February 27, 2024

Books of The Times: ‘The Quest,’ by Daniel Yergin

Mr. Yergin is back with a sequel to “The Prize.” It is called “The Quest: Energy, Security, and the Remaking of the Modern World,” and, if anything, it’s an even better book. It is searching, impartial and alarmingly up to date. (Events like the partial meltdowns at the Fukushima nuclear complex in Japan, the political upheavals in Egypt and Libya, and the killing of Osama bin Laden, all from this year, are combed into his arguments.) Mr. Yergin brooks no cant about climate-change denial, and lingers on the topic of cleaner future fuels. Our heads may be buried in our sleek laptops and gadgets, his masterly book announces, but our toes are still soaking in dirty, morally contaminated oil.

“The Quest” will be necessary reading for C.E.O.’s, conservationists, lawmakers, generals, spies, tech geeks, thriller writers, ambitious terrorists and many others. But it won’t be easy reading. This is a very large and not overly elegant book; committing to it is like committing to a marriage, or to a car lease, or to climbing Everest. Base camps will periodically need to be established on this 804-page mountain. Sherpas — perhaps in the form of your children, delivering sustaining tea and coffee and rum — will be required. Nearing the summit you may find the dead bodies of those who did not make it all the way.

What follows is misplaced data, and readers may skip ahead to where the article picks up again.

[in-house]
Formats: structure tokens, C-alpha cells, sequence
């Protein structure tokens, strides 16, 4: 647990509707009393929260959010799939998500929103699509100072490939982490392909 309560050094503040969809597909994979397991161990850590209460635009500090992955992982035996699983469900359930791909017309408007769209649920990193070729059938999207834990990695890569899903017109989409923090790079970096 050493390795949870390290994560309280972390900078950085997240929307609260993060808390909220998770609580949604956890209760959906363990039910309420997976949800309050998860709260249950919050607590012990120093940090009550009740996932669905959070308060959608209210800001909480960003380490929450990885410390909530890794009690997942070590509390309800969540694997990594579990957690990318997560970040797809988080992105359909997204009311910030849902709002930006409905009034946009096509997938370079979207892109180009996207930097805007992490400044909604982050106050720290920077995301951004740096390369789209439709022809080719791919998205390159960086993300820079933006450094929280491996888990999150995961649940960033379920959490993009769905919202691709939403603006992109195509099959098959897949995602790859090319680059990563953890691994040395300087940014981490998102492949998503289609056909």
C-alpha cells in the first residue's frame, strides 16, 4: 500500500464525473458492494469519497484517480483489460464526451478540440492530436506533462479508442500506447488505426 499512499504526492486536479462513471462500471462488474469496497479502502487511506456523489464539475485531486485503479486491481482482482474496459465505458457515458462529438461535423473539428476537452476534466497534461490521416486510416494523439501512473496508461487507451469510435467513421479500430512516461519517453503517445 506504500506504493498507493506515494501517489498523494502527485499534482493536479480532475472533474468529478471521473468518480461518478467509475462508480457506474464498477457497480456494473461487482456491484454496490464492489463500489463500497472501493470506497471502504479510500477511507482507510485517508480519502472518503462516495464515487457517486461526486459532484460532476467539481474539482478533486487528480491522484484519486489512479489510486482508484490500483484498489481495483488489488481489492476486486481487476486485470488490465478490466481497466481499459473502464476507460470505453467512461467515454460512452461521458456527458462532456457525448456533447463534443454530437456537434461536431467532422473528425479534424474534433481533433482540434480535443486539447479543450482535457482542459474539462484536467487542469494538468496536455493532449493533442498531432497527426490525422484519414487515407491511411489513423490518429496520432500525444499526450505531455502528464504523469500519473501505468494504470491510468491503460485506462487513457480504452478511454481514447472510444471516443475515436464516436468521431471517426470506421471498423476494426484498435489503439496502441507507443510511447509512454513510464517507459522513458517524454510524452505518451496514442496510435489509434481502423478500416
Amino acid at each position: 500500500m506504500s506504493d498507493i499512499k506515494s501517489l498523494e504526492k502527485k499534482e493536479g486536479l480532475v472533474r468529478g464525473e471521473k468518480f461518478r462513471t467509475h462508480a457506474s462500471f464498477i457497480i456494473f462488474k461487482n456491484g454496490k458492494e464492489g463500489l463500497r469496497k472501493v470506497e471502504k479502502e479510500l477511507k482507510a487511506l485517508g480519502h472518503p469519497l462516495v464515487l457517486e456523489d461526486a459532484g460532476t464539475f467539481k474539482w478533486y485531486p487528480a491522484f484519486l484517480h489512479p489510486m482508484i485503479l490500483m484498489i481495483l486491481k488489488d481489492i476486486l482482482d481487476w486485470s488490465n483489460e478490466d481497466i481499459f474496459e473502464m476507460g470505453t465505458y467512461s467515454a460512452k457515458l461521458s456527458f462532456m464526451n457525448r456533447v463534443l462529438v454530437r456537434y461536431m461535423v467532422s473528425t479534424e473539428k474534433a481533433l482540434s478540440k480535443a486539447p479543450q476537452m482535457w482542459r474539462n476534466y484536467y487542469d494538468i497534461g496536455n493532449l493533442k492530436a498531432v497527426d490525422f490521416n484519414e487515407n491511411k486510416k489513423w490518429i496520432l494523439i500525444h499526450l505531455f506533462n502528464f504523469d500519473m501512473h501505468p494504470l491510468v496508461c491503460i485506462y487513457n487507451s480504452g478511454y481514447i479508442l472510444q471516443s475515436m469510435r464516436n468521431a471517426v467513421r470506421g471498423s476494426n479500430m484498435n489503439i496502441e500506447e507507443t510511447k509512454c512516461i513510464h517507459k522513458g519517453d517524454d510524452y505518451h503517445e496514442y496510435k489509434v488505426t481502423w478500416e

The book’s girth makes its own environmental statement. The idea that tens of thousands of copies, produced from a slaughtered forest, will then be flown and trucked around the country is honking madness. I don’t own an e-reader and haven’t longed for one. But maybe it’s time; using a Kindle or an iPad, especially as prices fall, is surely an ecological declaration.

“The Quest” is encyclopedic in its ambitions; it resists easy synopsis. What sucks you onward are its strong set pieces, some of the best of which are about what Mr. Yergin calls “the new world of oil.” Examples include the breakup of the Soviet Union and the race for control of oil deposits in the newly independent Russian states. This murderous contest became known as the new “Great Game.”

Mr. Yergin delivers a gripping financial tick-tock account of the swift mergers in the energy industry in the late 1990s and early 2000s, when six companies — BP and ARCO, Exxon and Mobil, and Chevron and Texaco — became three. He takes in Sept. 11, the Iraq war, Hurricane Katrina and the tangled global reasons why oil prices spiked dramatically between 2004 and 2008, ultimately hitting a record $147 a barrel. He appraises the rapid growth of China, now the world’s largest automobile market. “Sometime around 2020,” Mr. Yergin suggests, China “could pull ahead of the United States as the world’s largest oil consumer.”

He considers the notion of “peak oil” — the idea that the world’s supply is rapidly running out — and mostly dismisses it. Thanks to new technologies, estimates of the world’s total stock keep growing. But there are other reasons to move beyond oil, not all of them ecological.